Welch Foods, Inc. v. Chicago Title Insurance, 341 Ark. 515, 17 S.W.3d 467 (2000)

June 1, 2000 · Arkansas Supreme Court · 99-447
341 Ark. 515, 17 S.W.3d 467



17 S.W.3d 467

Supreme Court of Arkansas

Opinion delivered June 1, 2000

*516 Kim Martin Smith, Judge;

Friday, Eldredge & Clark, by: James M. Simpson and Chris A. Averitt, for appellant.

Dover & Dixon, P.A., by: Monte D. Estes, for appellee.


Welch Foods, Inc. (“Welch”), appeals . summary judgment in favor of Appellee Chicago Title Insurance Company (“Chicago Title”). The Washington County Circuit Court awarded Chicago Title $23,500 for breach of warranty of title, and $6,025 in costs and fees. On appeal, Welch asserts that Chicago Title should not have been permitted to be subrogated to the rights of the buyer in a real estate transaction because it failed to adequately research the title. Welch contends that the equitable principles underlying subrogation preclude recovery. Additionally, Welch asserts that the trial court erred in assessing damages due to insufficient evidence. Finally, Welch argues that the existence of a material fact as to breach of warranty renders summary judgment inappropriate. We find no error and affirm.

*517 Facts

On July 12, 1995, Welch conveyed a parcel of land in an industrial area of the City of Springdale by warranty deed to Vail and Rita Paschal, husband and wife, and to William T. and Carolyn Coleman, husband and wife. On July 27, 1995, Chicago Title issued tide insurance to the Paschals and the Colemans. On December 13, 1997, the Colemans conveyed their interest in the property to the Paschals. In early 1997, the Paschals discovered that a twenty-foot strip along the west side of the property actually belonged to Southwestern Electric Power Company (“SWEPCO”). This twenty-foot strip comprised a roadway and access from an adjoining street. The Paschals then made a claim against their title insurance policy to Chicago Title. Chicago Title paid the Paschal’s $23,500 for the partial failure of title pursuant to the terms of the title insurance policy. They based the damage amount on an appraisal that gave that amount as the quantity of diminished value resulting from title problems. As a result of that payment, pursuant to paragraph 13 of the title policy, Chicago Title was subrogated to the rights of the Paschals in their claims against Welch. Chicago Title then brought suit against Welch, asserting Welch had breached their warranty of title to the Paschals.

On November 4, 1998, Chicago Title filed a motion for summary judgment asserting that the undisputed facts showed Welch had breached its warranty of title, that the sum paid by Chicago Title to the Paschals represented the damages suffered by the Paschals, and that under the terms of the title insurance, Chicago Title was the subrogee and rightful party to bring suit against Welch. In support of its motion, Chicago Title offered the policy of title insurance, the warranty deed showing the conveyance of the twenty-foot strip to SWEPCO in 1930, the appraisal showing diminished value, and an affidavit of Jeanine C. Ames of Chicago Title, containing a summary of the facts.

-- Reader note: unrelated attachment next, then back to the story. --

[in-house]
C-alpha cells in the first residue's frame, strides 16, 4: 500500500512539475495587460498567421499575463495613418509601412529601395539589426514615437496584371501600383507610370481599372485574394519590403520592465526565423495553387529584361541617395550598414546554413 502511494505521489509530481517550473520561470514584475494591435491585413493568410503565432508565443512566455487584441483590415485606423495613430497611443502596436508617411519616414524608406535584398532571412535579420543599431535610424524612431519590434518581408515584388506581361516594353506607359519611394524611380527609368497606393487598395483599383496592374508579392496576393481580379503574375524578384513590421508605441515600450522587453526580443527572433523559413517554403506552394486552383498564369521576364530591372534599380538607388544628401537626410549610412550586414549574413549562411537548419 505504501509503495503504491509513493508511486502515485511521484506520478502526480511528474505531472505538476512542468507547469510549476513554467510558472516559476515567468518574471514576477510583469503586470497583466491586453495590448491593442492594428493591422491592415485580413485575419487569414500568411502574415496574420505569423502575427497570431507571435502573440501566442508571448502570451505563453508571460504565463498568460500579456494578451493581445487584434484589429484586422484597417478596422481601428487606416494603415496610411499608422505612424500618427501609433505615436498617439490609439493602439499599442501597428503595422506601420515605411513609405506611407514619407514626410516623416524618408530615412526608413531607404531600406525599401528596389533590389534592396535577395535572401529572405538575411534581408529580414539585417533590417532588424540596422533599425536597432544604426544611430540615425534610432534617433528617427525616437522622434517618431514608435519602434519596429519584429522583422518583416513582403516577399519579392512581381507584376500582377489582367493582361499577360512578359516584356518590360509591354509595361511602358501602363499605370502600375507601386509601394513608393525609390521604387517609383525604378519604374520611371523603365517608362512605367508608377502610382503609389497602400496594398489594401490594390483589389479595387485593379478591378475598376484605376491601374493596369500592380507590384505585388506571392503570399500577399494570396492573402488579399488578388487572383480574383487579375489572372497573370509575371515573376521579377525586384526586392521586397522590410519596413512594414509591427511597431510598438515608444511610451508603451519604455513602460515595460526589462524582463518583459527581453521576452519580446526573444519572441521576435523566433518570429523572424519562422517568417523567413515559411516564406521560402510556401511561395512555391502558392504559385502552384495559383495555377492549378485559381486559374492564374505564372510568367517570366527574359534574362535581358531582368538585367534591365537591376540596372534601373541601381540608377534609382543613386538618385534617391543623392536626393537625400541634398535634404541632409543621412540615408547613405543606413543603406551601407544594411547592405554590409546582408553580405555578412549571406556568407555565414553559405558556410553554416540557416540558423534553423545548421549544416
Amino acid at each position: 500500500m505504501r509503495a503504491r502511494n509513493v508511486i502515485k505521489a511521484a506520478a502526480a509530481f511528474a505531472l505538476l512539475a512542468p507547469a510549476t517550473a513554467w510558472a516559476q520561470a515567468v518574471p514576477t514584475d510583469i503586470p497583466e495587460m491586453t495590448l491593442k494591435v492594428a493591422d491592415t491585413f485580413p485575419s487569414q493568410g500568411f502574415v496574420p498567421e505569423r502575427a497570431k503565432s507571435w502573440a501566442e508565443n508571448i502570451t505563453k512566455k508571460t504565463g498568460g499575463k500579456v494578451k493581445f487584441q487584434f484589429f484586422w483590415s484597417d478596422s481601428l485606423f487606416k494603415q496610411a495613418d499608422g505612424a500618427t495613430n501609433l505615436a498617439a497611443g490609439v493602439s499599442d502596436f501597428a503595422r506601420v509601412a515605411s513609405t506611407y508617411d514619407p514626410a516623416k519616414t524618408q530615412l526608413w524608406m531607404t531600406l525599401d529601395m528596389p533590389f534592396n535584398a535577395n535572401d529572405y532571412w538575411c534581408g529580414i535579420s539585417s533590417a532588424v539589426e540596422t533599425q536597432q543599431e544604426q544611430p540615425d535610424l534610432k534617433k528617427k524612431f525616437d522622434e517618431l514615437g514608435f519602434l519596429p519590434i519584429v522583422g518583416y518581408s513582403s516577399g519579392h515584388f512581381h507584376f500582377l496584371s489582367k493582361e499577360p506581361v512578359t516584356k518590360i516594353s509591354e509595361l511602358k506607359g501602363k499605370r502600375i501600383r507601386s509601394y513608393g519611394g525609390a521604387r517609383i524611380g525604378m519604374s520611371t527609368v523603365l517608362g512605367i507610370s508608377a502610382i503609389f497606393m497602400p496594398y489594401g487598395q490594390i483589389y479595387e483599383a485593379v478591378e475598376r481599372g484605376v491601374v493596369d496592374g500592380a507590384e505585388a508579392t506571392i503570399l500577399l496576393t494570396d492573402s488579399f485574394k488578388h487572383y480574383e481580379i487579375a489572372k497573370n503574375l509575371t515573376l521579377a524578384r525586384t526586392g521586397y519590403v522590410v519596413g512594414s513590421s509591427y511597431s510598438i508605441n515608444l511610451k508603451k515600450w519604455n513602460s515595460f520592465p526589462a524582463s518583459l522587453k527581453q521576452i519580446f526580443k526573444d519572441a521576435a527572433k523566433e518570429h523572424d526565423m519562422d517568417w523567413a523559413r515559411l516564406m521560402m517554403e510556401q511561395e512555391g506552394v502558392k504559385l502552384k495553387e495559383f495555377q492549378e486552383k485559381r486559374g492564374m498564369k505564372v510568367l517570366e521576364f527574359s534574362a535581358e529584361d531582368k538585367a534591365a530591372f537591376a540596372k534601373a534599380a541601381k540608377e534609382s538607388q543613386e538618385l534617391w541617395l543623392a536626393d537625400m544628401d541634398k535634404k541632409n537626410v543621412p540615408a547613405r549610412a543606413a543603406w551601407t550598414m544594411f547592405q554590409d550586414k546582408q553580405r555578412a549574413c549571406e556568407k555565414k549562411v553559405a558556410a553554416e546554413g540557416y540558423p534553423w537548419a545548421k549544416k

In opposition, Welch argued that Chicago Title was barred from recovery because its negligence caused the loss. In particular, Welch contended Chicago Title failed to. properly research and discover the title defect when it undertook a title search in preparation for issuing the title insurance. Welch also argued that fact questions existed on the issue of damages, because it would have insisted on the same price for the property even had the lesser *518acreage been conveyed. Welch offered no supporting documents or affidavits in opposition to those offered by Chicago Title.

On December 16, 1998, Welch filed its own motion for summary judgment. Welch contended no issue of fact existed whether Chicago Title was negligent, and that the court should determine as a matter of law that Chicago Title’s suit was barred based upon principles of equity. Again, Welch offered no supporting documents or evidence. The trial court heard both motions on January 28, 1999. At that time, Welch proffered its own appraisal to rebut the damages asserted by Chicago Title, but the trial court did not consider the appraisal because it was not provided “prior to day of the hearing” as required in Ark. R. Civ. E 56(c). Based upon the pleadings, affidavits, and exhibits, the trial court found the undisputed facts showed Welch breached its warranty of title, and that damage to the title was $23,500 on February 11, 1999. The court awarded $23,500 in damages, $125 in costs, and $5900 in attorney’s fees. The trial court thus granted Chicago Title’s motion for summary judgment and denied Welch’s motion. Welch timely filed its notice of appeal on March 10, 1999.

Standard of Review